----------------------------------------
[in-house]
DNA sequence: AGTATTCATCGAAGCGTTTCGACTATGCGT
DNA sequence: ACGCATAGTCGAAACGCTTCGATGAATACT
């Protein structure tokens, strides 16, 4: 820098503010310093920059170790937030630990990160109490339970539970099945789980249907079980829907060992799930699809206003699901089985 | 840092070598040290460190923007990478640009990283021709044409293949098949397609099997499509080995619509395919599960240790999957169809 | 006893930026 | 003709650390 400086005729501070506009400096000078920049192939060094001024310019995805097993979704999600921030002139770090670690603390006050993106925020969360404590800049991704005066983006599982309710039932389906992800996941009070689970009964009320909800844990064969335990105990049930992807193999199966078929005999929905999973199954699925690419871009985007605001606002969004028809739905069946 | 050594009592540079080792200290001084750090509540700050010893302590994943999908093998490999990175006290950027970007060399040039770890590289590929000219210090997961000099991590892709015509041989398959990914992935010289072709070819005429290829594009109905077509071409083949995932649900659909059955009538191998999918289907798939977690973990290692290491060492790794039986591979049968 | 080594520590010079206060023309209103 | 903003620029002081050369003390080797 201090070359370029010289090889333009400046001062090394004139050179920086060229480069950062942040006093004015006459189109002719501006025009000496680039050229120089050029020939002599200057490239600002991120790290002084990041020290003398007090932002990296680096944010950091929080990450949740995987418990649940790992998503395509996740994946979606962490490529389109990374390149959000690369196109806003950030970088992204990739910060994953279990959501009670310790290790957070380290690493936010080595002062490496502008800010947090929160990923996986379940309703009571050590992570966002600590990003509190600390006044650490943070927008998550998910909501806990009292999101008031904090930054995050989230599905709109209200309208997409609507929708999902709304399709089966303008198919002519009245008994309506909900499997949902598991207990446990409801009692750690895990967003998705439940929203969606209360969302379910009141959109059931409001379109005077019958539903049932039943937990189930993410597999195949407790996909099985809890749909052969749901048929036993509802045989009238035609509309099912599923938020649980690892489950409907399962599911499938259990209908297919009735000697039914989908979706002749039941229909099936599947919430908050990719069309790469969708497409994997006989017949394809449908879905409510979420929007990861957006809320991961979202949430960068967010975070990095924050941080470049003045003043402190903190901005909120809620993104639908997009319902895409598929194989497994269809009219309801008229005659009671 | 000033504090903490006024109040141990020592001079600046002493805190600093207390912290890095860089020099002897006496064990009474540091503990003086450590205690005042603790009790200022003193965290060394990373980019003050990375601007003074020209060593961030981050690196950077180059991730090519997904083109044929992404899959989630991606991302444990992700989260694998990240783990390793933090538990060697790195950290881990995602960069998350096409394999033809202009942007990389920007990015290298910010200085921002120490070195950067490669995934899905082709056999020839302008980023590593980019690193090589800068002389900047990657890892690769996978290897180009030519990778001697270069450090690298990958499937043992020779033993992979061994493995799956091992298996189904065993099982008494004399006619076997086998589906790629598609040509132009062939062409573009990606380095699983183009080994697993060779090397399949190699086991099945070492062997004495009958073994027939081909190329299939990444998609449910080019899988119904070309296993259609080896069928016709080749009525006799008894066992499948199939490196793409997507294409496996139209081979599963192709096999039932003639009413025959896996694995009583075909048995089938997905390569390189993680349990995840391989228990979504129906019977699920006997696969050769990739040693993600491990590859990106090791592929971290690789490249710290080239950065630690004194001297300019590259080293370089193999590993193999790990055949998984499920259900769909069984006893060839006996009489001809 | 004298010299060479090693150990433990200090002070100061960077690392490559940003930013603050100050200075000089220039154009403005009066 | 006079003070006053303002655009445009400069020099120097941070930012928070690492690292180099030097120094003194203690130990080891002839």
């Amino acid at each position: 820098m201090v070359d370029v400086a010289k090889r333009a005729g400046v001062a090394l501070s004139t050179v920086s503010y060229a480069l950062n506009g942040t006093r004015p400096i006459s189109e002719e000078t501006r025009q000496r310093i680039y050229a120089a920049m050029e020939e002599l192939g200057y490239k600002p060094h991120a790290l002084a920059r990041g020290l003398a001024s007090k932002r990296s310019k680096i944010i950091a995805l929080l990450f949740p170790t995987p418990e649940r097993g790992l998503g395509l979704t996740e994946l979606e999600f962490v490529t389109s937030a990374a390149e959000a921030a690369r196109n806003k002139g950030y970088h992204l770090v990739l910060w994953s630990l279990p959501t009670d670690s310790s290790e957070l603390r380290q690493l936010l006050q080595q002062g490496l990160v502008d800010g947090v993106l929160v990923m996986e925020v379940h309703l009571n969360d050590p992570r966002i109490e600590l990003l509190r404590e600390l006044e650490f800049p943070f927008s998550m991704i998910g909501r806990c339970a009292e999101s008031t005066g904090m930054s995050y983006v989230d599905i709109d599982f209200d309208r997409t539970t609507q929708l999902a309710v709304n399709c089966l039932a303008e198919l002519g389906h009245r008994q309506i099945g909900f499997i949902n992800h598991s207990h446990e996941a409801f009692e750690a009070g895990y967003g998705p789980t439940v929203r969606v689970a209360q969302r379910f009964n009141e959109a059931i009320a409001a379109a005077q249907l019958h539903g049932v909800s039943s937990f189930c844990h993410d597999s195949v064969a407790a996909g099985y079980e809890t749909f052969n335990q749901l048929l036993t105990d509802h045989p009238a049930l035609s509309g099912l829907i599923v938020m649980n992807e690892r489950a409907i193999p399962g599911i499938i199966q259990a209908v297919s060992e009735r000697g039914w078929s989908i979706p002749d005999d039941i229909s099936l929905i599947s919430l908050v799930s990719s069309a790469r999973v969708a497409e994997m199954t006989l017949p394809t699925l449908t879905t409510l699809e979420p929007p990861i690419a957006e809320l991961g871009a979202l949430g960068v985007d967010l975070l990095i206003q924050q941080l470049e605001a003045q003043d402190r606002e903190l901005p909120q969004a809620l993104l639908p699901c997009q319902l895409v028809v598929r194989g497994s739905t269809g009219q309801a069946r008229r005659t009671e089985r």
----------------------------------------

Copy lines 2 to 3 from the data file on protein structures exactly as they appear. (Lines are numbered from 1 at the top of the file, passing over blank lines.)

DNA sequence: AGTATTCATCGAAGCGTTTCGACTATGCGT
DNA sequence: ACGCATAGTCGAAACGCTTCGATGAATACT